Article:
I had rediscovered my love for endurance sport through swimming. But I wanted more. I wanted to go faster and further.

I was introduced to Shinji Takeuchi in November 2015 by Tang. The man is a legend and a Master of Total Immersion swimming, made popular by the late great, Terry Laughlin. You can watch their video at the bottom of this post.

I spent a session with Senpai Tekaeuchi who corrected, defined and fine-tuned my technique even more and left me with a host of challenges which required even more hours of practice and patience.

The art of competitive swimming is a science that has to be learnt and practiced. It requires a lot of dedication and discipline but above all, a passion to want to excel and do better every time. Although I don’t compete anymore, my determination to outperform myself today is no different from when I was less than half my age now. And that’s where I get my motivation from.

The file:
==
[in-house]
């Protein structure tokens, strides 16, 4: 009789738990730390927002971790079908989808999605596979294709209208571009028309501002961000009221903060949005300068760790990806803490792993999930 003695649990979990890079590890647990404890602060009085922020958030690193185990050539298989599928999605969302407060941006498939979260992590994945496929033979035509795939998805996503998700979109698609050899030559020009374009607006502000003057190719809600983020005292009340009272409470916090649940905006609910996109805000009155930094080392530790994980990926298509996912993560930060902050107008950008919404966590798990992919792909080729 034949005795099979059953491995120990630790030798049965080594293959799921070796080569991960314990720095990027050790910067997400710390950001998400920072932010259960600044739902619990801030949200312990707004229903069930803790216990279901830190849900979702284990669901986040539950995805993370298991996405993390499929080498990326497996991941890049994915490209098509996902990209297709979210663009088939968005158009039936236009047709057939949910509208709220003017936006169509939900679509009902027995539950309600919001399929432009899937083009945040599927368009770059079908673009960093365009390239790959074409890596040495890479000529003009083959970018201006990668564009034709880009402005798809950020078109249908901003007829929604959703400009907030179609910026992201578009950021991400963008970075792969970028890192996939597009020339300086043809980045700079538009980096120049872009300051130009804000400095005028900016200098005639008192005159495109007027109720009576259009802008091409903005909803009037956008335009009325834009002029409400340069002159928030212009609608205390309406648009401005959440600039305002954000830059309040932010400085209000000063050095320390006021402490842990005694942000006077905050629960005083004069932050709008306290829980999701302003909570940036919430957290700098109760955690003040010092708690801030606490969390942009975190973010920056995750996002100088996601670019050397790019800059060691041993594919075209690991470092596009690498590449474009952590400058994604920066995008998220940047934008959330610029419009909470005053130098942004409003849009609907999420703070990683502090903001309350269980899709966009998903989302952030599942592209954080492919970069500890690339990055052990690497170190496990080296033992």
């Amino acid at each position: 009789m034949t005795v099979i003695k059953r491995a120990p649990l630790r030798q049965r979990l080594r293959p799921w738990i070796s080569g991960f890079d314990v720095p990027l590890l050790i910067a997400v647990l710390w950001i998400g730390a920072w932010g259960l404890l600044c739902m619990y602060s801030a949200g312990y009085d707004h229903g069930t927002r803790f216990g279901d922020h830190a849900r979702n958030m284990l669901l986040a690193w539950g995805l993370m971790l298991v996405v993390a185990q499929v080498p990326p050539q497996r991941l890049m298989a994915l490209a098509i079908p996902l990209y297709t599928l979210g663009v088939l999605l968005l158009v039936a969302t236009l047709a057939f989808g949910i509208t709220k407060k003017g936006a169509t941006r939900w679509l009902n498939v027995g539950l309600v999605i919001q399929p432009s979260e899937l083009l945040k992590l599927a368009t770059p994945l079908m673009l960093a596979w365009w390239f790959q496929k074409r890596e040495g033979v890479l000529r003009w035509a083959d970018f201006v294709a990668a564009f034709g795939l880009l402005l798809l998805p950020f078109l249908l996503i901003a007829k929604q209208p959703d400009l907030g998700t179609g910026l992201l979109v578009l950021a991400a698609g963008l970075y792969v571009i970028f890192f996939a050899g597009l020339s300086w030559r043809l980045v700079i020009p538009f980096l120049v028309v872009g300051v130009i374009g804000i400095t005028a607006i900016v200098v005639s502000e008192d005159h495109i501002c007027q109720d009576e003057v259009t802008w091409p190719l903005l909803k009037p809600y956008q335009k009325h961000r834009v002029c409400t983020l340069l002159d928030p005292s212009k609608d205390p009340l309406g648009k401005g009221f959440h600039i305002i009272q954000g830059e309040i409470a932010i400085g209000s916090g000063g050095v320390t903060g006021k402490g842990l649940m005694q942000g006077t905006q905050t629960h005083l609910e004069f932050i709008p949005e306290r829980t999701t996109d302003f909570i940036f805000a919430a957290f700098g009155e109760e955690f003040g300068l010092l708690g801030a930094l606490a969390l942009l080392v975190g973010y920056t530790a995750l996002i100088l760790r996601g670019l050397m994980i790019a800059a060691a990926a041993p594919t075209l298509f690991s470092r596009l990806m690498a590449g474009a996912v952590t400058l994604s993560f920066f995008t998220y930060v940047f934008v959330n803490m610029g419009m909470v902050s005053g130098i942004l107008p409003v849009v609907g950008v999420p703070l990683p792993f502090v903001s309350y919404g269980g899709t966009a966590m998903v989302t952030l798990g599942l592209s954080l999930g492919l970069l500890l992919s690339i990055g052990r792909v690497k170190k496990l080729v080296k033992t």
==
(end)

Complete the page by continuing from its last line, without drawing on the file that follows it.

IN RETROSPECT …

That is generally the story of my life when it comes to new challenges and propositions. I don’t take on anything if I am not going to finish it. I never accept a proposition without first knowing everything about it. I refuse to accept a challenge until I am sufficiently prepared, trained and experienced for it. This applies to sport, business, trading, family and life. In short, I don’t believe in doing things half-f**ked. The processes I take are nothing short of obsessive and they include (and are not limited to);

That’s a lot of “to do” things if I want to do anything well. Surely it can’t be smooth sailing all the way, right? Surely there are failures and disappointments along the way, right? How do I handle situations that are beyond my control? What do I do to overcome the hurdles?